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dc.contributor.advisorSotherland, Paul R., 1953-
dc.contributor.authorSmith, Meghan
dc.date.accessioned2011-10-21T15:26:58Z
dc.date.available2011-10-21T15:26:58Z
dc.date.issued1998
dc.identifier.urihttp://hdl.handle.net/10920/23749
dc.descriptionv, 28 p.en_US
dc.description.abstractResearch has shown that earthworms are beneficial to agriculture by creating, through egestion, the finely, enriched fragments of castings that are essential for plant growth. Their burrows increase preferential flow of water and air and form the conduits for water conduction and chemicals, decreasing run-off and helping in the maintenance of soil nutrients. These studies have examined the effects of worms and worm burrows on water in agricultural systems, yet the effects of water on earthworms has been relatively unexplored. Gas exchange by earthworms takes place by diffusion through the epidermis. For cutaneous respiration to occur, it is essential that a thin film of moisture be maintained on the respiratory surface by continuous secretion of mucus. In earthworms, the proportion of body water is always subject to change, especially when moving about on the surface of the ground, and the ability to survive these fluctuations in water content is of extreme importance for the survival of the organism. I attempted through this project to determine the effects of desiccation on the metabolic rate of earthworms. A control and an experimental, desiccated, group were acclimated to a constant temperature for one day, weighed and then placed into metabolic chambers where metabolic rates were recorded. There was no significant change in metabolic rate as desiccation increases. Thus, it seems that earthworms are capable of maintaining cutaneous blood flow and, thereby, gas exchange that sustain metabolic rate even though they become significantly desiccated.en_US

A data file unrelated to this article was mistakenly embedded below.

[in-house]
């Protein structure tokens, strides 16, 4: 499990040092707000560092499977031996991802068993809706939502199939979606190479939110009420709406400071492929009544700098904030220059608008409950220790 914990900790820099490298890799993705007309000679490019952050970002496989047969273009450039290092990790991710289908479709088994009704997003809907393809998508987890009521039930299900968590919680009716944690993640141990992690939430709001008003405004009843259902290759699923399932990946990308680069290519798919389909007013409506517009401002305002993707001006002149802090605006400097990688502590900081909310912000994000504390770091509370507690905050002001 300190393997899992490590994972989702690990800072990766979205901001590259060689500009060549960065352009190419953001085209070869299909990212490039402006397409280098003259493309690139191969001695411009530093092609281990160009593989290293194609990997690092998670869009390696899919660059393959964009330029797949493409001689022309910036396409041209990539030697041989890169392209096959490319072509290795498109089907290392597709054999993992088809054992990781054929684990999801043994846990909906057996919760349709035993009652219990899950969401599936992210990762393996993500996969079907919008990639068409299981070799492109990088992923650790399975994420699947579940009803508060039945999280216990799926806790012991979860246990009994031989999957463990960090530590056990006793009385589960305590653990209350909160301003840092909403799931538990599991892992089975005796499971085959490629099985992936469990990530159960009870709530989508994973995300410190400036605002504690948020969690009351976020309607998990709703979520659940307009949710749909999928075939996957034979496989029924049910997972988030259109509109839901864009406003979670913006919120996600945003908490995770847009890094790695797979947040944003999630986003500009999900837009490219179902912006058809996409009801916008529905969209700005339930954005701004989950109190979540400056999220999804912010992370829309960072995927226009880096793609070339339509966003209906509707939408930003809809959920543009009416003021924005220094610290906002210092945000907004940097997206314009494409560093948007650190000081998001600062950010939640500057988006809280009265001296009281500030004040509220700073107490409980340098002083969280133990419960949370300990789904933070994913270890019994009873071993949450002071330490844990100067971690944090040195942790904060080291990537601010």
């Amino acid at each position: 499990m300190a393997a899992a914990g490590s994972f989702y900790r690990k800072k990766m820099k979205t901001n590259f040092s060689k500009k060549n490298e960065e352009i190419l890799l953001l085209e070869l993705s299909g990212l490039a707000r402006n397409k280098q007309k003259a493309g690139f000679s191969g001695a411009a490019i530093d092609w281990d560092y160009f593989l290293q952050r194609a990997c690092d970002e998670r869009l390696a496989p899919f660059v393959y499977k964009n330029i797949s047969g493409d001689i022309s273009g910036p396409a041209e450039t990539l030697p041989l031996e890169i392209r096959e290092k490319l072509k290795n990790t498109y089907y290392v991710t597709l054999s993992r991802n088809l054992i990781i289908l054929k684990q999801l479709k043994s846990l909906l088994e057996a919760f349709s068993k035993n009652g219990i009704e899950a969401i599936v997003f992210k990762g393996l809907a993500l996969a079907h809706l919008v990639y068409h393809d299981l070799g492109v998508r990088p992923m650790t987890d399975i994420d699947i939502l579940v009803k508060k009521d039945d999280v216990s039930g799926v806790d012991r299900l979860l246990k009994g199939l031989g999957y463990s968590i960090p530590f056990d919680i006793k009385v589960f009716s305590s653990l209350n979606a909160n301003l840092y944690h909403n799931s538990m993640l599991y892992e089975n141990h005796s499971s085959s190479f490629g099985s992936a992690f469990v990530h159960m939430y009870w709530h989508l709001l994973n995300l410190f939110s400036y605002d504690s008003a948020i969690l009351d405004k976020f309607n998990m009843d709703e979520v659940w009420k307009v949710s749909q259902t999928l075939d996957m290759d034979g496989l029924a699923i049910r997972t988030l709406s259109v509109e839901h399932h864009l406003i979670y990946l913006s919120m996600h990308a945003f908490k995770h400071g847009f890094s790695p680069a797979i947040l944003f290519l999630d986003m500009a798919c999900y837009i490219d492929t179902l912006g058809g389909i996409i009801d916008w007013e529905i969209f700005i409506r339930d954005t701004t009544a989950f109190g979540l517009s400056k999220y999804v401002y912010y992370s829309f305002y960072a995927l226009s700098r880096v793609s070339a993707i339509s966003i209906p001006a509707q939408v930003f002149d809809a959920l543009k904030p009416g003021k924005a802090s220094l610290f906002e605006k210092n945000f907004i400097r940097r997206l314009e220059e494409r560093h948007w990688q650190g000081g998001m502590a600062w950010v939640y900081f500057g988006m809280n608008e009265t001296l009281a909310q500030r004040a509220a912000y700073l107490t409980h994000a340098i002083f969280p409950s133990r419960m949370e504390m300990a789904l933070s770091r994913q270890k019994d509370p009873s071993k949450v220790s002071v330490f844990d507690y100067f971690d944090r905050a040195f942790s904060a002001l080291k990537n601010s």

dc.format.mimetypeapplication/pdf
dc.language.isoen_USen_US
dc.publisherKalamazoo Collegeen_US
dc.relation.ispartofKalamazoo College Biology Senior Individualized Projects Collection
dc.relation.ispartofseriesSenior Individualized Projects. Biology;
dc.rightsU.S. copyright laws protect this material. Commercial use or distribution of this material is not permitted without prior written permission of the copyright holder.
dc.titleThe Effects of Desiccation on the Metabolic Rate of Earthworms (Lumbricus terres!ris)en_US
dc.typeThesisen_US
KCollege.Access.ContactIf you are not a current Kalamazoo College student, faculty, or staff member, email dspace@kzoo.edu to request access to this thesis.


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  • Biology Senior Individualized Projects [1489]
    This collection includes Senior Individualized Projects (SIP's) completed in the Biology Department. Abstracts are generally available to the public, but PDF files are available only to current Kalamazoo College students, faculty, and staff.

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